Before our time
Between the modern, art nouveau and prefabricated buildings
Tall, prefabricated buildings along the A4 motorway: for many, this is the first image they see of Jena. The area was built when it was still part of the GDR, but today it’s a modern, green part of the city and bursting with life. If you drive further into the city from here, the buildings quickly start to look more varied. There’s the medieval town hall, the Damenviertel quarter with its playful art nouveau architecture, the first high-rise building in Germany on the Zeiss former industrial site, there are vestiges of the Bauhaus era like the Philosophenmensa café and modern, functional office, residential and university buildings – in Jena, buildings spanning a wide range of epochs can often be found just a stone’s throw apart. The city is in a constant state of flux: it’s rare to see a photo of it without a crane showing. Along with the Planetarium, the JenTower is probably the most famous building in Jena today. Rising over 144 metres into the sky, this fully glazed circular tower can be found in the city centre and is also affectionately known as the “Keksrolle” or “Swiss roll” by the locals.
Taking a historical view
To understand why Jena looks so diverse today, we need to look back at its history. This reveals the city’s many historical highpoints, such as the first documentary reference in 1182 to the city as a wine-growing area and the construction of the University and its expansion in the city from 1558. We learn of Jena’s classical heyday at the end of the 18th century, the industrialisation that took place under Abbe, Zeiss and Schott, and the artistic building boom by renowned architects such as the art nouveau designer Henry van de Velde and the master of Bauhaus, Walter Gropius, at the start of the 20th century. Yet Jena’s architectural cityscape has also been heavily shaped by darker events. Events like the city fire around the battle of 1806, or the devastating bombardment endured by the inhabitants at the end of the Second World War, when numerous air attacks destroyed around 15 per cent of the city. Rubble and vacant gaps between buildings became the legacy of the GDR government that followed, which from then on took over the structural rule between the planned and post-war economy. Reunification in 1989 heralded a further construction boom – all holdings were renovated and new business and, especially, shopping opportunities were created in the city. The most famous example: the Goethe Galerie – once a production site for the main ZEISS factory – promoted the industrial facility to a modern temple to shopping featuring an impressive glass and steel structure.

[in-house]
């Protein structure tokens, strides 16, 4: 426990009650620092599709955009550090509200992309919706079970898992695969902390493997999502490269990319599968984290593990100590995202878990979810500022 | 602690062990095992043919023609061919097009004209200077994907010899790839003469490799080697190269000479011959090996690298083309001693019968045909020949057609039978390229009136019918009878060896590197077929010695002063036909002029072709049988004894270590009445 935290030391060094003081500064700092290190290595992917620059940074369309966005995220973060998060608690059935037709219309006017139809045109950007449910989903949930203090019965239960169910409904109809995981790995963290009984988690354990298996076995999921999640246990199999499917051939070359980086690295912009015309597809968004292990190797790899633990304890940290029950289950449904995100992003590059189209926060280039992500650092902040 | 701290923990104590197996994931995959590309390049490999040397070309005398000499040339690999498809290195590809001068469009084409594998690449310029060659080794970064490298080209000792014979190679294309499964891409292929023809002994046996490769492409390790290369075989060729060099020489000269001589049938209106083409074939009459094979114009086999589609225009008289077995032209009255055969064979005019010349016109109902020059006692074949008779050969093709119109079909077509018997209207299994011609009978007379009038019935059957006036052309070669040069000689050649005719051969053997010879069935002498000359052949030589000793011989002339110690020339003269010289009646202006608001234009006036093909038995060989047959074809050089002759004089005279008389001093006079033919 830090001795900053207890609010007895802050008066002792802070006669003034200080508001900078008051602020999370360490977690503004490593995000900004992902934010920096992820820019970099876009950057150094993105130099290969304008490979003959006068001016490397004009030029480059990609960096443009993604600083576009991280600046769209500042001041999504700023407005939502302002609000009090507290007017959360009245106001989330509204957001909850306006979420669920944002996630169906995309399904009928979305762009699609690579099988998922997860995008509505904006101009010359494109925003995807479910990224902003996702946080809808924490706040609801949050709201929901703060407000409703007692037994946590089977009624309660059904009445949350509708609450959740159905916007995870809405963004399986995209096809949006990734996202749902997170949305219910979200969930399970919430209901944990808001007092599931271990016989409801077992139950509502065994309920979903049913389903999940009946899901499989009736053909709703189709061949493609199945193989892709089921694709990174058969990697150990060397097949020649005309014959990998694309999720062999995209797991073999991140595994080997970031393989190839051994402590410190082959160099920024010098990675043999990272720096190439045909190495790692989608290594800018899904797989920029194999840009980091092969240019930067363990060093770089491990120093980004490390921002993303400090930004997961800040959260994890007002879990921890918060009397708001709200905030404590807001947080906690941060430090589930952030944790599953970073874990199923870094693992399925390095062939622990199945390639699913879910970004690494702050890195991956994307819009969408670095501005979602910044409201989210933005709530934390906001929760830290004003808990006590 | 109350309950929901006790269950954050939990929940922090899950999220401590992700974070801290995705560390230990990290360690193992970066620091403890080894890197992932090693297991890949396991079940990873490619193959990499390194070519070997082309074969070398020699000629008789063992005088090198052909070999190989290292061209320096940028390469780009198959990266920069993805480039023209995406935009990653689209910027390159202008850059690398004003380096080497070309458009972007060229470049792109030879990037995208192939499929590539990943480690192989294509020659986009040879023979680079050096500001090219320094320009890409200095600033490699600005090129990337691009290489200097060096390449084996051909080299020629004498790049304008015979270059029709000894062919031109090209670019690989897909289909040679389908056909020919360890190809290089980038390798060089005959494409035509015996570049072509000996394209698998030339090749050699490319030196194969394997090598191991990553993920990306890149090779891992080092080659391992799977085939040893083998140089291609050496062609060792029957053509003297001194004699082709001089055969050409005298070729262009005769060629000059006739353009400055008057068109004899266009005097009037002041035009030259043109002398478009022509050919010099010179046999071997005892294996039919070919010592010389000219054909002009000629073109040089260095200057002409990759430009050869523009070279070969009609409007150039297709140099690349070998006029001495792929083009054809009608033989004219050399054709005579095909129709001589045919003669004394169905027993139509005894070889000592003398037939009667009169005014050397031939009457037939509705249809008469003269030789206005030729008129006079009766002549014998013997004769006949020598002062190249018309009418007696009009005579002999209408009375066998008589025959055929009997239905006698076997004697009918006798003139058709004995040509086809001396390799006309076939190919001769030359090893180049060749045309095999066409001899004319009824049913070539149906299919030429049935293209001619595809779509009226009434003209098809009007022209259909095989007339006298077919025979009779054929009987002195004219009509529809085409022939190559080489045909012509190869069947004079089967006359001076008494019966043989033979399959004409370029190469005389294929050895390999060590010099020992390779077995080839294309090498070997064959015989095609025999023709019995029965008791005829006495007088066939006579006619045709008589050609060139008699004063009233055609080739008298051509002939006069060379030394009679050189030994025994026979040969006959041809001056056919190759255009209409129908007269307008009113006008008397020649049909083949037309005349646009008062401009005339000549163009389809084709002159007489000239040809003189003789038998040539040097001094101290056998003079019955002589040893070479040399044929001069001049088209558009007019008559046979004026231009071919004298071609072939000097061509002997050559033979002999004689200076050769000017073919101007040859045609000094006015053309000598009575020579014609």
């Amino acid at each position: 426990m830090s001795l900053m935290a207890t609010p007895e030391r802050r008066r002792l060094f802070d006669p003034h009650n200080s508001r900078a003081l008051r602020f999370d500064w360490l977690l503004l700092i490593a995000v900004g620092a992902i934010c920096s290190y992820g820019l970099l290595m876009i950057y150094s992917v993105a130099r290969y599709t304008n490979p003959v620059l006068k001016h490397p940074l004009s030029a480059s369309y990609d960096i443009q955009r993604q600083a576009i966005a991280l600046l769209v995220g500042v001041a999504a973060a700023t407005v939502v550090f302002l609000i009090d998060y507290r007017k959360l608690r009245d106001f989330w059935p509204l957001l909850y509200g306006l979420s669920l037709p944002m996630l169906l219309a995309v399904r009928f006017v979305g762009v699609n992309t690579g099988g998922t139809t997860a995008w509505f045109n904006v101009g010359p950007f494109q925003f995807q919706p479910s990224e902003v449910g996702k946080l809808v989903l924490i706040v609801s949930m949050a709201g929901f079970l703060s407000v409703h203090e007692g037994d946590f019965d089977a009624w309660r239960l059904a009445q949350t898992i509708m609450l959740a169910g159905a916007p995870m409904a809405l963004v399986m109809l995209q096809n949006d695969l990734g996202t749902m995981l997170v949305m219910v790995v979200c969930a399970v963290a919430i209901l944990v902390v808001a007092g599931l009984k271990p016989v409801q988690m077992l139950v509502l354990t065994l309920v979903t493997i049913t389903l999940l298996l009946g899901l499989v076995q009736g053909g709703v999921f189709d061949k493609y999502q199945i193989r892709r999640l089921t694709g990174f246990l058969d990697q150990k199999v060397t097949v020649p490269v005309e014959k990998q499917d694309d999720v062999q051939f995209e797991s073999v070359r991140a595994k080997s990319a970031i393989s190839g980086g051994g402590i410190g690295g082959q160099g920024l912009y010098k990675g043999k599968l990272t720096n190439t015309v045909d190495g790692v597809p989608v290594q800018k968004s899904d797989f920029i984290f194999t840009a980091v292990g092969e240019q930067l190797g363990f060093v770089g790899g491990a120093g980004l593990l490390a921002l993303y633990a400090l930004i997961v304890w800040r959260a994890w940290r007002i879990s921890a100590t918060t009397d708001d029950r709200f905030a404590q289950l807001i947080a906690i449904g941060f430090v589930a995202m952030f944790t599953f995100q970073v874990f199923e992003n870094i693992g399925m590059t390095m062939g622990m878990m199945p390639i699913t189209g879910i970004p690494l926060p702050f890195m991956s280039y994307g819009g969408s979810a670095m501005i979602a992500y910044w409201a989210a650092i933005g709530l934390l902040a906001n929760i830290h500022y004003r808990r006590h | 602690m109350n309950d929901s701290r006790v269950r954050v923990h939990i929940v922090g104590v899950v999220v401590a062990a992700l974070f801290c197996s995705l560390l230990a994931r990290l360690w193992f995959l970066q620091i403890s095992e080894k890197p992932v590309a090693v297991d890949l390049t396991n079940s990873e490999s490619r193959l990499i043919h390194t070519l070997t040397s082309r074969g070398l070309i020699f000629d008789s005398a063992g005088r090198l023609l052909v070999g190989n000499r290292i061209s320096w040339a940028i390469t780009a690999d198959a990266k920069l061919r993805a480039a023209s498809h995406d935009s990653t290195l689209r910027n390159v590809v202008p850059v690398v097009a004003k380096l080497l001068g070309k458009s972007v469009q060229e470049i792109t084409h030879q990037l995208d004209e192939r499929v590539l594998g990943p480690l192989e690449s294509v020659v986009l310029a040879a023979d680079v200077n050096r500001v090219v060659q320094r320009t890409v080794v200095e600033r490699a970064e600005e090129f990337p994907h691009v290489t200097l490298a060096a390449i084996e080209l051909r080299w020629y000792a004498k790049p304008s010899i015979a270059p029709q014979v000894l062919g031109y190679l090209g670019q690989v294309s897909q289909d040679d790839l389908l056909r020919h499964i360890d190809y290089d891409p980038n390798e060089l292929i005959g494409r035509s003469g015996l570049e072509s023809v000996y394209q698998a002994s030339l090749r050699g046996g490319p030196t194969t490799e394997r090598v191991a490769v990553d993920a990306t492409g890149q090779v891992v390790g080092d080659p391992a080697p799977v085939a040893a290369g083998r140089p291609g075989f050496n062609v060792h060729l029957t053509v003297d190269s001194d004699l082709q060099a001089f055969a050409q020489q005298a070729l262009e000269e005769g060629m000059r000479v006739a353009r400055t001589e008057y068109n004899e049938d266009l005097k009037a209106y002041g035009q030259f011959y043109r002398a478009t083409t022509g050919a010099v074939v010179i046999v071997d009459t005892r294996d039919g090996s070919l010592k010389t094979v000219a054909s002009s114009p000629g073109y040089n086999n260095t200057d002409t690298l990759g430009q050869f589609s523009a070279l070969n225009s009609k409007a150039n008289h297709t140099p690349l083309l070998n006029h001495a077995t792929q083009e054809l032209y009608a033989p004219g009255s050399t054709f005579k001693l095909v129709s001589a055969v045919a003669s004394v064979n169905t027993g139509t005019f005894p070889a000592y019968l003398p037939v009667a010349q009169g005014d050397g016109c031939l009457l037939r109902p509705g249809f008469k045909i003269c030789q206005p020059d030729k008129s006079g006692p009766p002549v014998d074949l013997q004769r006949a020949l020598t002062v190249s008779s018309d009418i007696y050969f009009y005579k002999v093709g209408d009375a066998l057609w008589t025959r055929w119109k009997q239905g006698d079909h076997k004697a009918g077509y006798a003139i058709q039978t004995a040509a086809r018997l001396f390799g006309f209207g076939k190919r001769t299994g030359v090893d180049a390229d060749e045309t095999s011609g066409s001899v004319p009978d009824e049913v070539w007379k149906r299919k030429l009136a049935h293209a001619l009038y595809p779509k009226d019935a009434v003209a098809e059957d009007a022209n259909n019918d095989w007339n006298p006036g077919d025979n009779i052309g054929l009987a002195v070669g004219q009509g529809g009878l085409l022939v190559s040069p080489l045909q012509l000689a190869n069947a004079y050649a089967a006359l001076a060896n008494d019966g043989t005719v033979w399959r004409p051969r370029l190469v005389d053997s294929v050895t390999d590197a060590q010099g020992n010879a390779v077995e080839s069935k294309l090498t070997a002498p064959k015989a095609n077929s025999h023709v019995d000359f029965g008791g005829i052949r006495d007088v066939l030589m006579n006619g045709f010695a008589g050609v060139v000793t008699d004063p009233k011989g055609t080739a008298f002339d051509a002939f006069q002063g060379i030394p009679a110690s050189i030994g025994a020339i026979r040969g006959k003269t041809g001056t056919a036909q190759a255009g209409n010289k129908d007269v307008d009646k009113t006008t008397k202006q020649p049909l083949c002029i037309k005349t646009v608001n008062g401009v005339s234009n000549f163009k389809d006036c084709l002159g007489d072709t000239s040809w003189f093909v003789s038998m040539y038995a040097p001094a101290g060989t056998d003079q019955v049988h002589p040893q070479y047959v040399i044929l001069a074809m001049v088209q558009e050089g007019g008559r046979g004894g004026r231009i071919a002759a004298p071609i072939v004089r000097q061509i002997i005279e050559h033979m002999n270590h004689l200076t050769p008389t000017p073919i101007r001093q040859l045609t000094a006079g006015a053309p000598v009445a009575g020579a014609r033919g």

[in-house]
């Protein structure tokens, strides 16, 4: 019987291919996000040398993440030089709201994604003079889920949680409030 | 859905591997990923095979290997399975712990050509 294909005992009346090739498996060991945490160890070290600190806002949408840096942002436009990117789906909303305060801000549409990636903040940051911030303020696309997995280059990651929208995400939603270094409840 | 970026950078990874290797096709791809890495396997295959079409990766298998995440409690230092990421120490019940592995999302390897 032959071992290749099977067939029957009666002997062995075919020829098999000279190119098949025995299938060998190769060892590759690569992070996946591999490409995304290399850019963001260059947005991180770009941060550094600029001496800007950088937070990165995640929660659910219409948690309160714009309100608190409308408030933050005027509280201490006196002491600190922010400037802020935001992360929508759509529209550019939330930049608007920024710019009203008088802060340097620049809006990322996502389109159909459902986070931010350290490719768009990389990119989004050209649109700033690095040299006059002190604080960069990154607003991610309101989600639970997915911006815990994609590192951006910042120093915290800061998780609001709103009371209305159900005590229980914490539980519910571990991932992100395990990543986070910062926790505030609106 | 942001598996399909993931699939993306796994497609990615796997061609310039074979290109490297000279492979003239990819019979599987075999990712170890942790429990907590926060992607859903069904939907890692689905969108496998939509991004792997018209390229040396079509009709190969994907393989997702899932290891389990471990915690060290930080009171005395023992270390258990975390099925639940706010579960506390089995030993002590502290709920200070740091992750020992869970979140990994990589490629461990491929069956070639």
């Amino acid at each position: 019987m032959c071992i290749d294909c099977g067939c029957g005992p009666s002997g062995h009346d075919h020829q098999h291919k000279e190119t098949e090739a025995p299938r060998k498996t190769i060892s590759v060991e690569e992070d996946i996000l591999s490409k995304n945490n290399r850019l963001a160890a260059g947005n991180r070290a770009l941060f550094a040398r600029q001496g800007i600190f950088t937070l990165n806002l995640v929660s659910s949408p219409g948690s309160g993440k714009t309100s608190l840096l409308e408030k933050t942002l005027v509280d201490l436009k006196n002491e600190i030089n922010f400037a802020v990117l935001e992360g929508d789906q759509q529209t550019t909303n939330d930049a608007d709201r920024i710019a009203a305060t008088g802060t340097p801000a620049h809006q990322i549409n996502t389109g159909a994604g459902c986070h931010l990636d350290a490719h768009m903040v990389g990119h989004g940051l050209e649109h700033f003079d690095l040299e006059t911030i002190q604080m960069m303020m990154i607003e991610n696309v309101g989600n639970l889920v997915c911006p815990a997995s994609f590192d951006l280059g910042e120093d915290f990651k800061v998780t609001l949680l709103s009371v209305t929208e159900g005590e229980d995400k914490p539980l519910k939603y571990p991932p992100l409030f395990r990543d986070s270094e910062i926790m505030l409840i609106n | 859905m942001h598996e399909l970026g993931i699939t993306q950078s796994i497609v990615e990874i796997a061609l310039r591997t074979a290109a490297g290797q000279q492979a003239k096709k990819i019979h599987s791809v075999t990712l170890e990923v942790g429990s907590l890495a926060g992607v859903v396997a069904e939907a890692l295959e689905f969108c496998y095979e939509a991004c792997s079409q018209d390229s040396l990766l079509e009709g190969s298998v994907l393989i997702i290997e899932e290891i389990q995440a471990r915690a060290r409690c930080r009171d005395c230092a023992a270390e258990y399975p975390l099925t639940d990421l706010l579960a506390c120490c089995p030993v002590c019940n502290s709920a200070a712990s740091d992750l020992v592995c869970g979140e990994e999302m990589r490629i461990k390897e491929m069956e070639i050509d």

University and city – inextricably linked
Cast in bronze, he still watches over Jena’s marketplace: Johann Friedrich I., Elector of Saxony – also known as ‘Hanfried’ to the citizens of Jena. Jena has him to thank for its status as a university city in 1548. The fact that all of this was initiated by the Elector’s lost war a year earlier is now part of the long history in which the city and the university have grown inexorably together. This is because the arrival of students and scholars was not envisaged as an important step towards the development of the small town. Ultimately, the University has had a major impact on the cityscape and character of Jena. The “storehouse of knowledge” – as Johann Wolfgang von Goethe once called Jena – is more relevant than ever today. The various university buildings, from the founding Collegium Jenense to the modern teaching facilities and campus areas, are integrated into contemporary city life.